So I know its a fairly big challenge but I want to write a basic movie player/converter in c# using the FFmpeg library. However, the first obstacle I need to overcome is wrapping the FFmpeg library in c#. I've downloaded ffmpeg but couldn't compile it on Windows, so I downloaded a precompiled version for me. Ok awesome. Then I started looking for C# wrappers.

I have looked around and have found a few wrappers such as SharpFFmpeg (http://sourceforge.net/projects/sharpffmpeg/) and ffmpeg-sharp (http://code.google.com/p/ffmpeg-sharp/). First of all, I wanted to use ffmpeg-sharp as its LGPL and SharpFFmpeg is GPL. However, it had quite a few compile errors. Turns out it was written for the mono compiler, I tried compiling it with mono but couldn't figure out how. I then started to manually fix the compiler errors myself, but came across a few scary ones and thought I'd better leave those alone. So I gave up on ffmpeg-sharp.

Then I looked at SharpFFmpeg and it looks like what I want, all the functions P/Invoked for me. However its GPL? Both the AVCodec.cs and AVFormat.cs files look like ports of avcodec.c and avformat.c which I reckon I could port myself? Then not have to worry about licencing.

But I want to get this right before I go ahead and start coding. Should I:

  1. Write my own C++ library for interacting with ffmpeg, then have my C# program talk to the C++ library in order to play/convert videos etc.


  1. Port avcodec.h and avformat.h (is that all i need?) to c# by using a whole lot of DllImports and write it entirely in C#?

First of all consider that I'm not great at C++ as I rarely use it but I know enough to get around. The reason I'm thinking #1 might be the better option is that most FFmpeg tutorials are in C++ and I'd also have more control over memory management than if I was to do it in c#.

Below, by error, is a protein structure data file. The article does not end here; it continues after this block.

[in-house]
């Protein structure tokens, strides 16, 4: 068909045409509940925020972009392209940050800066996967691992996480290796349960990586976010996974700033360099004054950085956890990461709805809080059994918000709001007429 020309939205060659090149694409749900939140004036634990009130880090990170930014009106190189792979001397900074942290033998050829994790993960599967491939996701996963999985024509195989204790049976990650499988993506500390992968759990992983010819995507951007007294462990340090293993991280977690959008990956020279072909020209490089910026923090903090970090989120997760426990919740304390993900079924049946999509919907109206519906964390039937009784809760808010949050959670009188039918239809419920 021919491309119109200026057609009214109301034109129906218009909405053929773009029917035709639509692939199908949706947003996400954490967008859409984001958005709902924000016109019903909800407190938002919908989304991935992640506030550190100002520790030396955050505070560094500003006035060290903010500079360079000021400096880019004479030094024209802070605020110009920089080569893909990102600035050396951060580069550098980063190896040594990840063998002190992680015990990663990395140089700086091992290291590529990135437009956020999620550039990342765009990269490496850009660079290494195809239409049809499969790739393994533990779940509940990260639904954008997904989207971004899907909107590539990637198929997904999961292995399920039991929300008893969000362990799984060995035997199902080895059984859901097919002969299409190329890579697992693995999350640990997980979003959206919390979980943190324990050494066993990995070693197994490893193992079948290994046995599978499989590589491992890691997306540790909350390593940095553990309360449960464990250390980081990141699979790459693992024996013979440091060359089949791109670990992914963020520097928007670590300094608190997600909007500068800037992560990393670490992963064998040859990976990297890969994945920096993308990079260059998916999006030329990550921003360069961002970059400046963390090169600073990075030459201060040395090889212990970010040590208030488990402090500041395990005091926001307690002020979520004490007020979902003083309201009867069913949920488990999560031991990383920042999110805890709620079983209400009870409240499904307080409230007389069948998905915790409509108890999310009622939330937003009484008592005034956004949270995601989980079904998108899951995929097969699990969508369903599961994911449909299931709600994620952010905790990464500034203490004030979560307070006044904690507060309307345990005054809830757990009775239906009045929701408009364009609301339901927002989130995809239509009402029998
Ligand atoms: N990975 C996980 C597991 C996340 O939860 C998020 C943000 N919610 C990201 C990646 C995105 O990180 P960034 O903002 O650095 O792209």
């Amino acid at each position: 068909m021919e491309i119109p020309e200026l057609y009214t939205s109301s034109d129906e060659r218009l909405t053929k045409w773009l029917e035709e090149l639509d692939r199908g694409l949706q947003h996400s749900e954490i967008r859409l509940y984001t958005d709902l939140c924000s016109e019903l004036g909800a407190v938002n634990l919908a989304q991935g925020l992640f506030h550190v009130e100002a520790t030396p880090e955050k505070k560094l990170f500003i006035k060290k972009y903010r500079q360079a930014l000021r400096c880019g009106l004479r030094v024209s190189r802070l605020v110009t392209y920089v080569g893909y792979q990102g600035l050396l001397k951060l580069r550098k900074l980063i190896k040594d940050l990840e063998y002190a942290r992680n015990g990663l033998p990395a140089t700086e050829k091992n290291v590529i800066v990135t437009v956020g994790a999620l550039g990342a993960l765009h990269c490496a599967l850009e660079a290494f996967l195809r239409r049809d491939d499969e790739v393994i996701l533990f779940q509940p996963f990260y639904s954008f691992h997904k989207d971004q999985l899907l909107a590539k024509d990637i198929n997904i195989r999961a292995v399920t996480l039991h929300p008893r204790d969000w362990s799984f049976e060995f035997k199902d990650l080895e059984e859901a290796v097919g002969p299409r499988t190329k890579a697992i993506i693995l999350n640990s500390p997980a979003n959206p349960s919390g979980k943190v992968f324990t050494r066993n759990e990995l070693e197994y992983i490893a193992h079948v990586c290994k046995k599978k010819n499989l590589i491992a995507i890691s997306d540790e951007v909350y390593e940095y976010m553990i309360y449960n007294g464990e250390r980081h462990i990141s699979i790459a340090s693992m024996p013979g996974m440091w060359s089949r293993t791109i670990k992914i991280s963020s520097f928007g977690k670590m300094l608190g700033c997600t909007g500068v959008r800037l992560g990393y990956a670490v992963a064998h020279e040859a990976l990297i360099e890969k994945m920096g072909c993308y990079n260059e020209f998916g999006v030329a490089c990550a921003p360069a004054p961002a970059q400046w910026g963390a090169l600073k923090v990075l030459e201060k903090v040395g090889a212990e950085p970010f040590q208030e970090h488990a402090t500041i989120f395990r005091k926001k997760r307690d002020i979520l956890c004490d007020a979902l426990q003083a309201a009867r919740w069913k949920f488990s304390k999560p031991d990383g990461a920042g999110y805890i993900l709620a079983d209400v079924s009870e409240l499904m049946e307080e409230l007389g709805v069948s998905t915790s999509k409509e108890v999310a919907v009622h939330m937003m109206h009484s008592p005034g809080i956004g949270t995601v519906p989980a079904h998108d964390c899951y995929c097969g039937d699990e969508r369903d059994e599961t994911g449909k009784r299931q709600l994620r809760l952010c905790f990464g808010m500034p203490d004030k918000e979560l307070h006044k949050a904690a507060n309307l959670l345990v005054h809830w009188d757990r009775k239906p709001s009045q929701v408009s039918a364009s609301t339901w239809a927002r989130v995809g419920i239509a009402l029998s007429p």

What do you think? Also would you happen to have any useful links (perhaps a tutorial) for using FFmpeg?


The original question is now more than 5 years old. In the meantime there is now a solution for a WinRT solution from ffmpeg and an integration sample from Microsoft.

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    that's only for windows, any news for a linux version? – Christo S. Christov Jun 1 '16 at 20:03
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    also mention that's it's Windows 8 or above. – CyberFox Oct 11 '16 at 8:22
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    is this still up to date ? :) – AlexandreG Dec 2 '18 at 15:42

a few other managed wrappers for you to check out

Writing your own interop wrappers can be a time-consuming and difficult process in .NET. There are some advantages to writing a C++ library for the interop - particularly as it allows you to greatly simplify the interface that the C# code. However, if you are only needing a subset of the library, it might make your life easier to just do the interop in C#.

  • Hi Mark! All I need is a wrapper that should expose one method: public static void Convert(string sourcePath, string targetPath, MediaType mediaType) (MediaType should refer to an enum that specifies the target filetype e.g. AVI, MP4, MP3 etc.), will it be a time consumer to develop a wrapper just for the conversion capabilities of ffmpeg (I just need basic conversion so my device can play some files of unsupported formats). Any clue? Can you please redirect me to where I can start from? Is it indeed that simple? Thanks! – Shimmy Weitzhandler Aug 29 '11 at 22:15
  • isn't there some library like swig to auto-wrap the interop details for you? – rogerdpack Aug 7 '13 at 19:56
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    @Shimmy if all you want to do is convert files, the easiest way to do that is with the ffmpeg command line. – David Chappelle Jan 16 '14 at 17:30
  • @DavidChappelle That's what I ended up doing, I built a .NET wrapper with async progress reporting. – Shimmy Weitzhandler Jan 17 '14 at 0:51
  • Can we download FFv1 dll for image conversion? – thevan Apr 25 '15 at 13:11

You can use this nuget package:

Install-Package Xabe.FFmpeg

I'm trying to make easy to use, cross-platform FFmpeg wrapper.

You can find more information about this at Xabe.FFmpeg

More info in documentation

Conversion is simple:

IConversionResult result = await Conversion.ToMp4(Resources.MkvWithAudio, output).Start();

GPL-compiled ffmpeg can be used from non-GPL program (commercial project) only if it is invoked in the separate process as command line utility; all wrappers that are linked with ffmpeg library (including Microsoft's FFMpegInterop) can use only LGPL build of ffmpeg.

You may try my .NET wrapper for FFMpeg: Video Converter for .NET (I'm an author of this library). It embeds FFMpeg.exe into the DLL for easy deployment and doesn't break GPL rules (FFMpeg is NOT linked and wrapper invokes it in the separate process with System.Diagnostics.Process).

  • This does invoke ffmpeg.exe though doesn't it - rather than using the dll. – James Apr 22 '14 at 12:08